Turns out she MUST have been quartered towards me quite a bit more than I realized and my entry hit intenstine but didn't quite puncture the gut. Exit was just a tad high but did get one lung.
The smartest thing I have done in a long time was to get out of there quick and quiet and force myself, with their help, to wait it out.

If I had turned off that logging road and followed that blood she would have been somewhere near the Mississippi line by the time she stopped.

So, if you are ever unsure of your shot or the facts (sign) don't add up to your story, it is best to just wait. I am a firm believer in that for sure.
Doublelung paid me a nice compliment saying that was a good thing to do. I just laughed and said the sad part is I didn't learn that the easy way.

We didn't weigh her but she was about 100# field dressed, if not a little over.
Field dressed her, took out her tenderloins, put them in salt water (they dry out too easy to leave in for long) then went to town to eat and check the deer in.

The afternoon hunt found me in a ground blind on the edge of a food plot that has been VERY hot lately.
Within minutes of getting in the blind, well doublelung could still hear me unzipping panels and stuff when he spotted this pretty 4 point in the field.
He was still a couple hundred yards away when I took this picture and had to crop on it a bit.

Then when the buck got to within 15 yards of my blind the wind shifted and apparently I stunk too bad for him.

Between the wind, me stinking, and some dogs in the area that is the only deer we saw till right at dark and that one busted me too.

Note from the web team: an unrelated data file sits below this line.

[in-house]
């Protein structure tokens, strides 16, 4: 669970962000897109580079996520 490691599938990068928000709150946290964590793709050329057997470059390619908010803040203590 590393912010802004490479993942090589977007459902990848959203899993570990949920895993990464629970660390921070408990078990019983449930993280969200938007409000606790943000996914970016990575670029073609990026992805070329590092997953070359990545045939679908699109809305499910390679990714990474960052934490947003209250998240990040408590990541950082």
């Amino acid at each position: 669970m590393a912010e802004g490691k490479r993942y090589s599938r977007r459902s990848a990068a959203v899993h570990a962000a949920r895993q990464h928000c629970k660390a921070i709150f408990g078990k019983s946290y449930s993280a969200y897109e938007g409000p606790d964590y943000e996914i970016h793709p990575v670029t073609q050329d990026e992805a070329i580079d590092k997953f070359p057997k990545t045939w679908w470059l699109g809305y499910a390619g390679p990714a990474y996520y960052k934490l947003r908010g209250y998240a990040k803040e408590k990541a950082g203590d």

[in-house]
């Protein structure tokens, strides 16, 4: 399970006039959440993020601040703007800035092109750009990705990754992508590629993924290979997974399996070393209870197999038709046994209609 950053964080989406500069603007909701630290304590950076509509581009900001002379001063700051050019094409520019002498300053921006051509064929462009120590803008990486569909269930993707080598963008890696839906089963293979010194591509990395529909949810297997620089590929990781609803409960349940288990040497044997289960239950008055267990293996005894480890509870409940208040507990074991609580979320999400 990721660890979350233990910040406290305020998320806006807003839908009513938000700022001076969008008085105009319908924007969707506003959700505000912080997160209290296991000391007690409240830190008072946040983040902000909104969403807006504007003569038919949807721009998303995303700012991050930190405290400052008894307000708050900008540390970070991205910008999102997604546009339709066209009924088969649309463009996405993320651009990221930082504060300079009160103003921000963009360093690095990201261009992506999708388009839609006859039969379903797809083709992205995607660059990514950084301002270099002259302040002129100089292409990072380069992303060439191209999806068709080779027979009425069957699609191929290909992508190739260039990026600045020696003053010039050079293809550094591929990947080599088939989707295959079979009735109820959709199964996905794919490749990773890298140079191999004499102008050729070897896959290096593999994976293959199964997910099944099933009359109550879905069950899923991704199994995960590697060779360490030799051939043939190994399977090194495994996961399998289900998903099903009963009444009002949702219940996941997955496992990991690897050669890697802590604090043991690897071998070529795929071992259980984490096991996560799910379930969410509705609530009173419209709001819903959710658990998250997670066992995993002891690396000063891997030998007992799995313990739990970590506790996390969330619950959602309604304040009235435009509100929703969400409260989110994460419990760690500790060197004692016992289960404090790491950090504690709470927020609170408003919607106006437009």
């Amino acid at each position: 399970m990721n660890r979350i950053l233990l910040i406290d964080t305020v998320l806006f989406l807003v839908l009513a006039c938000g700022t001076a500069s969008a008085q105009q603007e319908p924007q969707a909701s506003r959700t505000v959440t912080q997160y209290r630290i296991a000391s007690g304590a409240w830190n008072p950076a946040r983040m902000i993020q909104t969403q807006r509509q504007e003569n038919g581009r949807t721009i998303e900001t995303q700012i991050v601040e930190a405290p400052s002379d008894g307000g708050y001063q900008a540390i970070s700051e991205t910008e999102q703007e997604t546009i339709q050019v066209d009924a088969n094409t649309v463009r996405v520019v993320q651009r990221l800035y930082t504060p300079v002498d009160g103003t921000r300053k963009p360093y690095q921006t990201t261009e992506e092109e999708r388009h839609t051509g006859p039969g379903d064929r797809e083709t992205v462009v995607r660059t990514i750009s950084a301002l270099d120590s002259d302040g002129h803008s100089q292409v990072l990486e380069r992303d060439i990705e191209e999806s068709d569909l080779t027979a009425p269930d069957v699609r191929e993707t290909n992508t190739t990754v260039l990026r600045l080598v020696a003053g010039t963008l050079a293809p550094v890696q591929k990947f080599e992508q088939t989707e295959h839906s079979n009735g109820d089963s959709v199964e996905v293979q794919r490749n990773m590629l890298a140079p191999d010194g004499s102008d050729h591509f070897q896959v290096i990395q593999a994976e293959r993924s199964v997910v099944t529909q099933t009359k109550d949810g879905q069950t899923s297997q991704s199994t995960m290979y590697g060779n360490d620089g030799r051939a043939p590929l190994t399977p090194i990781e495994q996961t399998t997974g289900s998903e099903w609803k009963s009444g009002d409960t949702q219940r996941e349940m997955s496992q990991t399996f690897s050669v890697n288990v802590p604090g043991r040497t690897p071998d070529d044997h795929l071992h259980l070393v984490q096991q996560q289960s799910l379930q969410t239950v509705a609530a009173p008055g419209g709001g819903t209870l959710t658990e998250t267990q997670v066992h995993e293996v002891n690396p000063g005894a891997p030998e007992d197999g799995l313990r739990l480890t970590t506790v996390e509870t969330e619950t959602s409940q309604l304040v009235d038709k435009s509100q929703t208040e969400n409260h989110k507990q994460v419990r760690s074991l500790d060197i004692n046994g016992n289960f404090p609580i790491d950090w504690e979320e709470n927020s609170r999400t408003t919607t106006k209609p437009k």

Later that night doublelung found out he had to leave camp for a few hours due to prior engagements. Actually he didn't know anything about them but his wife called and said he didn't HAVE to go, but well, if you are married you understand.

So he left and I began to realize I was hungry.
I remembered the loins soaking in salt water so I started snooping around the kitchen and found some creole seasoning, oil, wheat bread, strawberry preserves and a cast iron skillet.
I will let the pictures tell this part.

Yep ole RUGER been taking care of himself for a while and I did purdy good for supper.

Only one bad part about hunting with doublelung, as soon as I get home I am always ready to go back.

Hope you enjoyed my hunt as much as I did.
God bless and good hunting always,

Sunday, October 4, 2009

Welcome to bowhunting my son.

Welcome to bowhunting my son.

As some of you know I began taking my son to the woods with me when he was 4 years old.
When he began going with me THAT is when I learned what hunting is all about.

I could talk about my son and hunting with him for literally hours so I will just say that when I turned him lose with a rifle and then a muzzleloader he took to it like a fish to water.